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Charter violated but councilmen not removed


XENIA — City council Monday found that a pair of councilmen violated the city charter as a three-day inquiry came to an end but stopped short of removing them from office. After a short deliberation period, council voted 5-0 with the subjects of the inquiry recusing themselves.

John Caupp and Dale Louderback were accused by council of violating the charter when they announced they planned to invest in an estimated $7 million family entertainment center. They also announced they had accepted employment opportunities with the developer. Neither of those ended up taking place.

An inquiry into their alleged actions was approved by council July 23 and began Aug. 19 and 20. Council could have removed them from office but chose not to.

Much of the testimony and fact-finding circulated around when a conflict of interest begins; would council, in particular President Mike Engle and Vice-President Josh Long could be impartial; were Caupp and Louderback given due process; and if council actually had a legal right to remove the pair from council.

Long, during deliberations, said he felt a conflict of interest took place, but he was questioning if council actually could remove Caupp and Louderback from office. He also said he felt the pair didn’t do anything with bad intentions and would like to allow the Ohio Ethics Commission conclude its investigation.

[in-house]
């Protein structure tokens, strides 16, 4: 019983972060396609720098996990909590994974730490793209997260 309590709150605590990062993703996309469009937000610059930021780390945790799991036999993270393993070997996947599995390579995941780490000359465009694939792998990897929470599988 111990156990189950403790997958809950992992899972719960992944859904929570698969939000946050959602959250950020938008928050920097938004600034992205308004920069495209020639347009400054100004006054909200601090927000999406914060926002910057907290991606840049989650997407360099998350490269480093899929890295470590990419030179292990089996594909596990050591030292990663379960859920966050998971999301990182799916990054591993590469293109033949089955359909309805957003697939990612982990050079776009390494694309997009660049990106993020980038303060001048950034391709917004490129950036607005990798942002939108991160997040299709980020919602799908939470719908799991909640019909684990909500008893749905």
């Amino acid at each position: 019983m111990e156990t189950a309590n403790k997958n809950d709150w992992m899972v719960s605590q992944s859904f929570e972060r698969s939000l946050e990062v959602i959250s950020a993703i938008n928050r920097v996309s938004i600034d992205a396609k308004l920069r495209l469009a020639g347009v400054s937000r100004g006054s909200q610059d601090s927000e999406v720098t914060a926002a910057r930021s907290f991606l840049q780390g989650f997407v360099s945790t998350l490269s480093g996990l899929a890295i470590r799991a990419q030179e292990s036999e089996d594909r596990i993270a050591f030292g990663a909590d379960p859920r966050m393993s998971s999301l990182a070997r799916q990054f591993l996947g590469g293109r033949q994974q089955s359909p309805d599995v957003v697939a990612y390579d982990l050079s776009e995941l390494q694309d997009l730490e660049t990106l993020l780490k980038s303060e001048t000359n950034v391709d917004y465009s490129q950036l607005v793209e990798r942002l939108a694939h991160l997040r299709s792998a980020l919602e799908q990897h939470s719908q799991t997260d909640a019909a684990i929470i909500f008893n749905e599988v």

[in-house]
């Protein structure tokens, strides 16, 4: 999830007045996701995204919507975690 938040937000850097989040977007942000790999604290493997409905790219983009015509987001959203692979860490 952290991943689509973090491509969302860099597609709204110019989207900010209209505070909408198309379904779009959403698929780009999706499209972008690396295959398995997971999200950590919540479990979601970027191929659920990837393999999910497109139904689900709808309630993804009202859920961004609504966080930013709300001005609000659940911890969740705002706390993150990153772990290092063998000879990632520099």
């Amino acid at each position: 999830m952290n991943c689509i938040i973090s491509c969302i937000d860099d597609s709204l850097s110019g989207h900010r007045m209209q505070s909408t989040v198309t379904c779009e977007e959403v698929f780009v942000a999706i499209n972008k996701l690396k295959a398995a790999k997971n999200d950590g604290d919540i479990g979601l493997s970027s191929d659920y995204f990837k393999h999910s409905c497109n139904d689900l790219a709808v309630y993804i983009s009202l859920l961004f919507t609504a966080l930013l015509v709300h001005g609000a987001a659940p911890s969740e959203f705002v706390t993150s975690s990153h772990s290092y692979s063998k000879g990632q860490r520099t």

Councilman Wes Smith agreed that there was a conflict of interest and the threat of civil suits by the pair’s legal counsel would not sway how he voted.

Louderback questioned if he and Caupp received due process.

“The inquiry, what a joke,” he said. “How can you be judge, jury and executioner. How can you be that? Is that due process?”

Councilmember Jeanne Mills agreed with Long that removing them from council would not eliminate the situation and would support only a public reprimand.

Mayor Marsha Bayless said she felt there was a conflict but wants the city to “get by this” and wants the city to heal.

Caupp said this has affected his family and that it’s embarrassing when friends and family question what he’s gotten into.

He also said during the executive session information shared was not secretive and that they announced their conflict at the proper time.

“We did exactly what our law director asked us to do,” Caupp said.

He also said there is a good shot they will be re-elected and is it worth possible litigation to remove them for four months.

Engle said council’s primary duty is the defense and preservation of the charter and that perhaps the pair had no ill intent when they started the venture.

But he said the facts speak for themselves and the charter has been breached. He said there is sufficient uncertainty as to whether council can remove the pair.

By Scott Halasz

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Contact Scott Halasz at 937-502-4507.